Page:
Download Mud, Sweat and Beers: A Cultural History of Sport and by Tony Collins PDF

By Tony Collins

I used this to jot down a paper on violence in activities and its connection to alcohol and it used to be terrific, additionally liked via the men in my loved ones!

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Additional info for Mud, Sweat and Beers: A Cultural History of Sport and Alcohol (Global Sport Cultures)

Sample text

Metcalfe, ‘Organised Sport in the Mining Communities of South Northumberland’, pp. 469–95; Bridge of Allan Reporter, 20 August 1858; we are indebted to Dr Neil Tranter for this reference and subsequent references to the Stirling Journal and Stirling Observer. 62. Metcalfe, ‘Organised Sport in the Mining Communities of South Northumberland’, p. 485; The Licensed Victualler and Catering Trades Journal, 9 May 1900; Tony Flynn, A History of the Pubs of Eccles, Manchester, undated, p. 31. 63. Wilson, Alcohol and the Nation, p.

21 The desire to emulate these paragons of work-based recreation was highlighted by Truman’s, who, in addition to their initial 1922 outlay, spent another £1,850 buying tennis courts and enlarging their sports facilities in 1934 and 1935. 22 43 Mud, Sweat and Beers As Worthington’s discovered, the initial start-up costs were only the beginning of the necessary expenditure. They spent an additional £882 in the year after the acquisition of their ground equipping it with tennis courts, bowling greens, dressing rooms and a pavilion; the following year they employed a fulltime cricket professional.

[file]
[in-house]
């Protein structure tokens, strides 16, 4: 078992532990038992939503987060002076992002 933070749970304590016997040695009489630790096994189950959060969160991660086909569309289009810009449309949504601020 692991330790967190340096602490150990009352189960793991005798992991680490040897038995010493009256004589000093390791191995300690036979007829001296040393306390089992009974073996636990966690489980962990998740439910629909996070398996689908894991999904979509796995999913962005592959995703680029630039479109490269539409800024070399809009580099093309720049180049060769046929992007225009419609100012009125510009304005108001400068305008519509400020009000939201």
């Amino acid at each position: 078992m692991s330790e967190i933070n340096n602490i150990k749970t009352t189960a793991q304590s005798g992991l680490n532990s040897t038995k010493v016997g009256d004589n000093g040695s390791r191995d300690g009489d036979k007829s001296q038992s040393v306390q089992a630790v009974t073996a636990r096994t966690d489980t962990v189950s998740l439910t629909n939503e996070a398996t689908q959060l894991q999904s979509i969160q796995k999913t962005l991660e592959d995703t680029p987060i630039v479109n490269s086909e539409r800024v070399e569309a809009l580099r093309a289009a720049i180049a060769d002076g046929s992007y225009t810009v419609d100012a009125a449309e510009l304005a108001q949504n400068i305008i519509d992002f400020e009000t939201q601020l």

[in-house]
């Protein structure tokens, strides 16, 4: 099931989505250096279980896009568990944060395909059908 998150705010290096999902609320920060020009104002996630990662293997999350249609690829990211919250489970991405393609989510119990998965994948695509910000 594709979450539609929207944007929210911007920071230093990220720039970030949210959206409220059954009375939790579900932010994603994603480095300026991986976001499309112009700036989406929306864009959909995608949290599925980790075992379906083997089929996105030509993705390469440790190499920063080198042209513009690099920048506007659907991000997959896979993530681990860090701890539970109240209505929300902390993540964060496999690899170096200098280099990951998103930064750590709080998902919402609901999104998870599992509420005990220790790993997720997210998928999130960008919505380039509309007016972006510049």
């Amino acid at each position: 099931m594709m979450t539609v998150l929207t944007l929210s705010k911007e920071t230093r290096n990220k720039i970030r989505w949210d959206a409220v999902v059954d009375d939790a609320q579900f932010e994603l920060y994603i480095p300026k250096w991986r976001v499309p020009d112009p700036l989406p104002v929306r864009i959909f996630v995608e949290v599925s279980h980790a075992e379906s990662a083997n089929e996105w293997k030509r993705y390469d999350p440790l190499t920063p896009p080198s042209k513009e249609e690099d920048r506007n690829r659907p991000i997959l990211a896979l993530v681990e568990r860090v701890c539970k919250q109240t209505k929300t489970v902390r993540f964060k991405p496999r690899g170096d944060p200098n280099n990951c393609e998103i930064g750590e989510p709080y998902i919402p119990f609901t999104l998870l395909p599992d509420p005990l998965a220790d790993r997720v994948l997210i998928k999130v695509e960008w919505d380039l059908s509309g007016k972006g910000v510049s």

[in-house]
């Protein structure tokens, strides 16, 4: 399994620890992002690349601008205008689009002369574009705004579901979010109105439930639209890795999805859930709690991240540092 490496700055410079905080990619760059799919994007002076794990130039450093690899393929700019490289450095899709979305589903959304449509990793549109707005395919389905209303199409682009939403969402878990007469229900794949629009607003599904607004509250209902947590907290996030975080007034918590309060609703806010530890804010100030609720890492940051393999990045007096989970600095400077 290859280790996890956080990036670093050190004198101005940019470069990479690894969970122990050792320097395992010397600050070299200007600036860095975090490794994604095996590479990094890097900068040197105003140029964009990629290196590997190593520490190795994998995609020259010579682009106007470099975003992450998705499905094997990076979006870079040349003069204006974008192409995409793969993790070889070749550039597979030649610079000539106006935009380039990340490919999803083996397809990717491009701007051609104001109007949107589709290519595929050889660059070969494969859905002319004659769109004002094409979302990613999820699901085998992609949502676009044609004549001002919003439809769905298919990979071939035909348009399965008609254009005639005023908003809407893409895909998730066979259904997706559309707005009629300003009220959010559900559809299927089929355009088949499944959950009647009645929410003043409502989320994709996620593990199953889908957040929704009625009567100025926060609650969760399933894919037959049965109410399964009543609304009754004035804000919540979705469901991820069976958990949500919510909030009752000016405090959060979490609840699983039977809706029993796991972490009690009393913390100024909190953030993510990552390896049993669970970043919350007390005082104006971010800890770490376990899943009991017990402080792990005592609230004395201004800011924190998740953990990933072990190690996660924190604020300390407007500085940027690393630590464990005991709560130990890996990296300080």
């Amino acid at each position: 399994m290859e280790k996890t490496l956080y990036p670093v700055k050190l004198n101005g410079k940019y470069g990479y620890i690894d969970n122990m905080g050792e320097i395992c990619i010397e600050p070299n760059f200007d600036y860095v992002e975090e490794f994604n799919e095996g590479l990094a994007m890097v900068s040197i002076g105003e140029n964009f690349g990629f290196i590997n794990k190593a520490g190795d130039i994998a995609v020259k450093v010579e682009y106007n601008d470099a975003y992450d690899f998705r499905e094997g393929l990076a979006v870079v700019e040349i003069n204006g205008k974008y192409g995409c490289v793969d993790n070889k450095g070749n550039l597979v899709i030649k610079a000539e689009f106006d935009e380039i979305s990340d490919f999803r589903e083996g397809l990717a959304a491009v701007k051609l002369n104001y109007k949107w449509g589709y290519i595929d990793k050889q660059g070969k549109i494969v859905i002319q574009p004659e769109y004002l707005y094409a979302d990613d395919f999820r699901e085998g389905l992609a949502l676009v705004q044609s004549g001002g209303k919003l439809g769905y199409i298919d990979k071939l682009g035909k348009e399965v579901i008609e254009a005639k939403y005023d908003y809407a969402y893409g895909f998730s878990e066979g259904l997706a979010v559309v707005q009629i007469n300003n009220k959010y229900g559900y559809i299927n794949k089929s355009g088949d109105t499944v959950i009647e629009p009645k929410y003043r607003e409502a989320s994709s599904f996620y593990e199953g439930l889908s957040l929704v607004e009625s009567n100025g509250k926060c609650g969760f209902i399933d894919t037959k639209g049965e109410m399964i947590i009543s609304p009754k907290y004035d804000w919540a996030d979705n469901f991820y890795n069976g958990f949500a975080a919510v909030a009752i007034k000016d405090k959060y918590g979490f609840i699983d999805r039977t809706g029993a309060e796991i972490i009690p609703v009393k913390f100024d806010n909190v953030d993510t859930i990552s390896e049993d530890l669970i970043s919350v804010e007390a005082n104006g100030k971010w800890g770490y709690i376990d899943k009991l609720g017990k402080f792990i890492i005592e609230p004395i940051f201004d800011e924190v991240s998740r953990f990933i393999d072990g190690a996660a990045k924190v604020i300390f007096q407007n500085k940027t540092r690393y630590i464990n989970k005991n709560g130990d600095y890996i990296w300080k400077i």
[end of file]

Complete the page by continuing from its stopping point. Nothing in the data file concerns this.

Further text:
7. Derby Day Outing. Members paid 7/6, the club the rest. 8. 77 And for the publican, the purchase of a couple of dartboards and the provision of a few plates of sandwiches on match nights inevitably led to more drink being consumed and greater takings at the bar. It appeared to be a world where everyone was a winner. But if the success of darts superficially suggested a revival of the role of the pub as the social centre of the community, the underlying reality was very different. The economic exigencies of the drinks industry were furthering the transformation of the pub into a simple retail outlet of a brewery.

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